Flynn now became the inconspicuous leader of a demoralized opposition. The country was enjoying a notable period of economic prosperity and both the federal Liberals and their provincial counterparts had everything going in their favour. The latter called an early general election for 7 Dec. 1900 and again swept the province with no difficulty. During the campaign, Flynn made a half-hearted and largely unsuccessful attempt to denounce federal interference in provincial politics. (A few months earlier, Marchand’s death had made it necessary for a new premier to be appointed, and it was reportedly Laurier who had decided in favour of Simon-Napoléon Parent*.) Rather than risk running in Gaspé, Flynn chose the riding of Nicolet, where his party had won every election since 1867, with the exception of 1890. He took the seat with a majority of 41 votes.
On 3 Nov. 1904 Laurier was returned to power in the federal election. The next day, while Flynn was still leader of the opposition in Quebec, Parent had the Legislative Assembly dissolved and set 25 November as the day to go to the polls, thereby forcing the voters to make up their minds in record time. Since the Liberals had carried 64 of 74 ridings in 1900, all they had to do was nominate the same members. Flynn was not in the same situation and had little time to get ready. He signed a manifesto denouncing Parent’s actions and accusing him of trying to identify his candidature with Laurier’s. The opposition would not play that game, he declared. He then ordered his followers to challenge the legitimacy of the election (which he described as a power grab) by abstaining from it. He himself did not run. The directive was not universally followed, and again the Liberals won an easy victory. The following year, having no seat, Flynn resigned as leader of the Conservative party, which by then had only one daily paper, L’Événement, and just seven members in the house.
After some 30 years in politics, Flynn now had to resume a professional life with a lower profile – his law practice and university teaching. In 1908 he made a final, unsuccessful bid to return to the political scene by running in Dorchester in the federal general election. He brought his son Francis, recently called to the bar, into partnership with him in 1911. Then came more bereavements. His wife Augustine died that year after a brief illness and in June 1919 Francis died of pulmonary tuberculosis. Flynn had been appointed a judge of the Superior Court for the district of Beauce in June 1914. In June 1920 he became a judge of the Court of King’s Bench, an office he held for the rest of his life.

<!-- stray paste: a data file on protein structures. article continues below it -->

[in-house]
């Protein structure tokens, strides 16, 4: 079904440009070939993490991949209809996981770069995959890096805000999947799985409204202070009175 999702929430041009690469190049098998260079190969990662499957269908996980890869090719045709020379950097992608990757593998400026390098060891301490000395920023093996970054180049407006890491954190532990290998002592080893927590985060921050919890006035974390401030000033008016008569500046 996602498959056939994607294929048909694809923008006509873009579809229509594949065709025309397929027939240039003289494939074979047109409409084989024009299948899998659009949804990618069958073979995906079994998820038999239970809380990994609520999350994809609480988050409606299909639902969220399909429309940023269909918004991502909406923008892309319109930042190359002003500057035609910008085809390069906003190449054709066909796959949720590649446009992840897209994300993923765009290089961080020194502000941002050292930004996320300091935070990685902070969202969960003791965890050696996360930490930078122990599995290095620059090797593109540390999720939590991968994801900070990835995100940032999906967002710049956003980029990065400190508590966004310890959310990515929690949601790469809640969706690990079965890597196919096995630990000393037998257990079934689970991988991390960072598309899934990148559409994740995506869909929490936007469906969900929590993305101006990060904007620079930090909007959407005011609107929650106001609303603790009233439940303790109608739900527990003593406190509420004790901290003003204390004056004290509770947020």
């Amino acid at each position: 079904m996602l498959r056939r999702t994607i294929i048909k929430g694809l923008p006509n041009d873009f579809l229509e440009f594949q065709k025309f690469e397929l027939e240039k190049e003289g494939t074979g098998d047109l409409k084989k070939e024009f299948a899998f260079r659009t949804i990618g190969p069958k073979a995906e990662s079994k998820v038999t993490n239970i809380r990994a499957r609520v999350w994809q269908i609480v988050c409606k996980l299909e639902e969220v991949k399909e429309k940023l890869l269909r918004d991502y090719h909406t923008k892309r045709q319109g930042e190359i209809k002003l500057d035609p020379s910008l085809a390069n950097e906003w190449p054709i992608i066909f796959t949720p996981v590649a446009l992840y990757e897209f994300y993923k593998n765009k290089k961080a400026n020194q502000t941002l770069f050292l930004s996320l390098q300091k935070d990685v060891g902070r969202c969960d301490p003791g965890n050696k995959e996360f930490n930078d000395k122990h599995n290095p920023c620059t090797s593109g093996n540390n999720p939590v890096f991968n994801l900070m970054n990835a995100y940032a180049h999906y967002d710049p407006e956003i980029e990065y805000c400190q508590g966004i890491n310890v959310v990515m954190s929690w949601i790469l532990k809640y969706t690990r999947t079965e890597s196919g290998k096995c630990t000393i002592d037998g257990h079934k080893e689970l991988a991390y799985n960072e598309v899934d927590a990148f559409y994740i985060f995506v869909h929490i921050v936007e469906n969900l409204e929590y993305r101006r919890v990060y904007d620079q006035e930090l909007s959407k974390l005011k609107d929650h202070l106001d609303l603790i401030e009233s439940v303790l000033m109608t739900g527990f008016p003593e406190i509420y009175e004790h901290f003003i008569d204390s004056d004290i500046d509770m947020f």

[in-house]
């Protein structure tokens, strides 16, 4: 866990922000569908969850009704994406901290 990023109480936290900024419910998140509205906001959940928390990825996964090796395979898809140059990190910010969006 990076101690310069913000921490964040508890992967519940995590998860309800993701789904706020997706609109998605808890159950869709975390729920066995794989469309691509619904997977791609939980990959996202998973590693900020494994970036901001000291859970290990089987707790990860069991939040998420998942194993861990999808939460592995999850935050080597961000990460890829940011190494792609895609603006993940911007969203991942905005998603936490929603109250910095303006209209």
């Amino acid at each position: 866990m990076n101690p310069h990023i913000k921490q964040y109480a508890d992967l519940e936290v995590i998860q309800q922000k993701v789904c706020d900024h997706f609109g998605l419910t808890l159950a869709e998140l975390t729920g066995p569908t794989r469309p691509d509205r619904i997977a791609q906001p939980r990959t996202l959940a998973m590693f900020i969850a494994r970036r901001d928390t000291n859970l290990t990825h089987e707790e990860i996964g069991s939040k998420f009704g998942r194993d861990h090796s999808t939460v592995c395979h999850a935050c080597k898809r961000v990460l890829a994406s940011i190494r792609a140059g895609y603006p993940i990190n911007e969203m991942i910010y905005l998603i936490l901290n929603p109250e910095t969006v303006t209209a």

More at home in court or in the classroom than on a political platform, Edmund James Flynn was a conscientious politician known for his attention to detail, his thorough grasp of the issues, and his masterful and careful reasoning. This professor of law carried out some very worthwhile legislative work, especially in the Department of Crown Lands. Eloquent, skilful, and convincing as a speaker, he was especially at ease with constitutional questions. He showed sound judgement; his caution often, indeed, made him hesitate before taking action. But his political instinct, his sensitivity to the moods of the electorate, his vision of the major social issues, as well as his fighting spirit, all came to naught. With his lacklustre, unassuming, and phlegmatic (one might even say austere) personality, this transitional politician, who never learned how to make small talk, became premier of Quebec at the wrong time. Flynn could not compete with such charismatic personalities as Laurier, Joseph-Israël Tarte*, or even Marchand.
No biography of Edmund James Flynn exists. The main archival source for his life is a modest collection in ANQ-Q, P734, S1, consisting of correspondence, telegrams, speeches, documents relating to governmental and legislative affairs, and addresses to electors, as well as personal and family information. Additional material is in LAC, MG 27, II, F8. Flynn’s speeches are collected in various pamphlets. The Debates of the Legislative Assembly of the province of Quebec, 1878–1904, constitute an important source for his political career, particularly those for the sixth session of the eighth legislature (1896–97).
ANQ-BSLGIM, CE102-S19, 18 nov. 1847. ANQ-Q, CE301-S1, 11 mai 1875. BCM-G, RBMS, Saint-Jacques-le-Mineur (Montréal), 8 janv. 1912. L’Action catholique (Québec), 7 juin 1927. Le Devoir, 7 juin 1927. L’Événement, 8 juin 1927. Le Soleil, 7 juin 1927. Ken Annett, “To clutch the golden keys: the distinguished career of Edmund James Flynn,” SPEC (New Carlisle, Que.), 10 (1984), no.42: 14. Canadian men and women of the time (Morgan; 1898). Marc Desjardins et al., Histoire de la Gaspésie (nouv. éd., Sainte-Foy, Qué., 1999). DPQ. Jacques Flynn, Un bleu du Québec à Ottawa (Sillery, Qué., 1998). J.-A. Lamarche, Les 27 premiers ministres (Montréal, 1997). Laurent Laplante, “Edmund-James Flynn,” in “Portraits des premiers ministres du Québec” (Radio-Canada broadcast, Montreal, 1982; copy in BCM-G). Où sont les cliquards: le groupe Flynn, ce qu’il en coûte à la province ([Québec?, 1897?]). Rumilly, Hist. de la prov. de Québec, vols.8–9, 12. George Stewart, “The premiers of Quebec since 1867,” Canadian Magazine, 8 (November 1896–April 1897): 289–98.